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Game of Thrones was a smash hit TV show – I know a number of you watched it. A big reason it became so beloved was because of its complex characters and unpredictability. In the first season, arguably the show’s biggest villain was Jayme Lannister, also known as the Kingslayer.

Jayme is the eldest son of the wealthiest family in the 7 Kingdoms. In addition to being handsome, he’s by far the best swordsman in the realm, routinely winning any contests he chooses to participate in.

As you might imagine, he’s insufferably arrogant. Oh, and he’s sleeping with his twin sister. His illegitimate son is heir to the throne. And in the first episode he tries to kill a child by throwing him out of a tower.

Yeah… he’s awful.

So it’s surprising when, by the third season, Jayme emerges as a fan-favorite character.

What happened? In short, he suffered.

Jayme got captured in a battle, and then he ends up in the hands of some mercenaries who plan to ransom him back to his father. But remember – Jamie Lannister is the greatest knight in the Seven Kingdoms. One night, he almost gets free. The mercenaries realize that if the Kingslayer gets a sword in his hand, they can’t stop him. So they do the logical thing:

They cut off his sword hand.

Whoa. That was one of those scenes that fans couldn’t believe actually happened. It’s like the villain who sets an elaborate trap for James Bond and walks out of the room, rather than just shooting him. Well, these mercenaries just BOOM. Off with his hand.

Without the one thing that made him better than everyone else, Jayme is humbled. He’s helpless, forced to rely on a former enemy to stay alive. And it’s in that helplessness he becomes vulnerable. We see beneath the arrogant facade and come to have compassion for the real human underneath.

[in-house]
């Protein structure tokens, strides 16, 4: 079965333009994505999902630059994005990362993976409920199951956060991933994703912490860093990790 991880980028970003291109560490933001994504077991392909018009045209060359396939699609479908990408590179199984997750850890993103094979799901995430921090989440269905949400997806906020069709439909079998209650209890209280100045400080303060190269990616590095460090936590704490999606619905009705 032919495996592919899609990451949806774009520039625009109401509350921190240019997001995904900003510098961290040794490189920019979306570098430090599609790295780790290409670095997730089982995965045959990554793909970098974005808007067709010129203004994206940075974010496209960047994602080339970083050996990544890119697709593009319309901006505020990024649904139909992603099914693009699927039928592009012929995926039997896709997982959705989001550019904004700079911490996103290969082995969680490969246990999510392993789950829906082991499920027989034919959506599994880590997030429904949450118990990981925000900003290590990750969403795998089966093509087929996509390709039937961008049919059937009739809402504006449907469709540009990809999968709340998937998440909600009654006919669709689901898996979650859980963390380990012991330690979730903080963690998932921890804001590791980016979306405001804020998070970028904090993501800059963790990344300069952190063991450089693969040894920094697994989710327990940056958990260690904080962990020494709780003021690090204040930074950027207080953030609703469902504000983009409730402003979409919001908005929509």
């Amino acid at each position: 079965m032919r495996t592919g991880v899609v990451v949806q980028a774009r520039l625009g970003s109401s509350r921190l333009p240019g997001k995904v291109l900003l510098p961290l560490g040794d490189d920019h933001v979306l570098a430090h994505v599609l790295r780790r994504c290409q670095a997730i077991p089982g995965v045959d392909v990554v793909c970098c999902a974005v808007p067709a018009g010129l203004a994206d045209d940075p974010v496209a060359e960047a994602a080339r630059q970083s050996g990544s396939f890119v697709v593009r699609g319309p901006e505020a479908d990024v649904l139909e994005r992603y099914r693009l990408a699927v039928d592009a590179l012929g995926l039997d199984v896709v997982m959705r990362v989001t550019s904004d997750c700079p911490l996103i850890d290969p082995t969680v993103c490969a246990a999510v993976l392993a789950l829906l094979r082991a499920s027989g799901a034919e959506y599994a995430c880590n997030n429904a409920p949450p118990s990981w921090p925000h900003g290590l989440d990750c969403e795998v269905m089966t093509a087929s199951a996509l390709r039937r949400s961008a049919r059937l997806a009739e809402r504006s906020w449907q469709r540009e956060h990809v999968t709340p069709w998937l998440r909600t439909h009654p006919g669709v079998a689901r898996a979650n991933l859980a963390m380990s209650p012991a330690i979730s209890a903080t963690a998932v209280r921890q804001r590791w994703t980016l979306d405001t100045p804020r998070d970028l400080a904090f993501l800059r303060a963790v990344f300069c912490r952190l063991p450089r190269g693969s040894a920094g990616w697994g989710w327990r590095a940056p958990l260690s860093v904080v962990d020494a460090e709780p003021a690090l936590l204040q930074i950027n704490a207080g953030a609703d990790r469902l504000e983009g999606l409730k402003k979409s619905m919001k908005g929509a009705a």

I have to tell you – from a writing perspective, the transformation of Jayme Lannister feels like a magic trick. Even knowing how George R. R. Martin did it, it feels really powerful and special.

This is the promise inherent in great suffering – it can break us open and destroy all the walls we’ve built to protect that true self we all hide within.

What happened to Jayme Lannister is an extreme (very extreme) version of what we do when we put kids in time out. We’re trying to strip away all the distractions and give them a chance to calm down, to reconnect with their true selves and get some clarity.

Now, obviously I’m not advocating we unhand unruly toddlers – even the especially headstrong ones.

But we’re spending one last week exploring Christian notions of Hell, and I want to begin with a serious reflection on punishment and suffering (which can be linked, but are not necessarily). Because we think of both of those ideas when we think about Hell – it’s a punishment for sin, and it’s a place of suffering.

We’re going to explore those ideas as bracketed by God’s eternal love.

What is Hell if God is eternally loving?

Join us Sunday as we discover good news in the idea of Hell!

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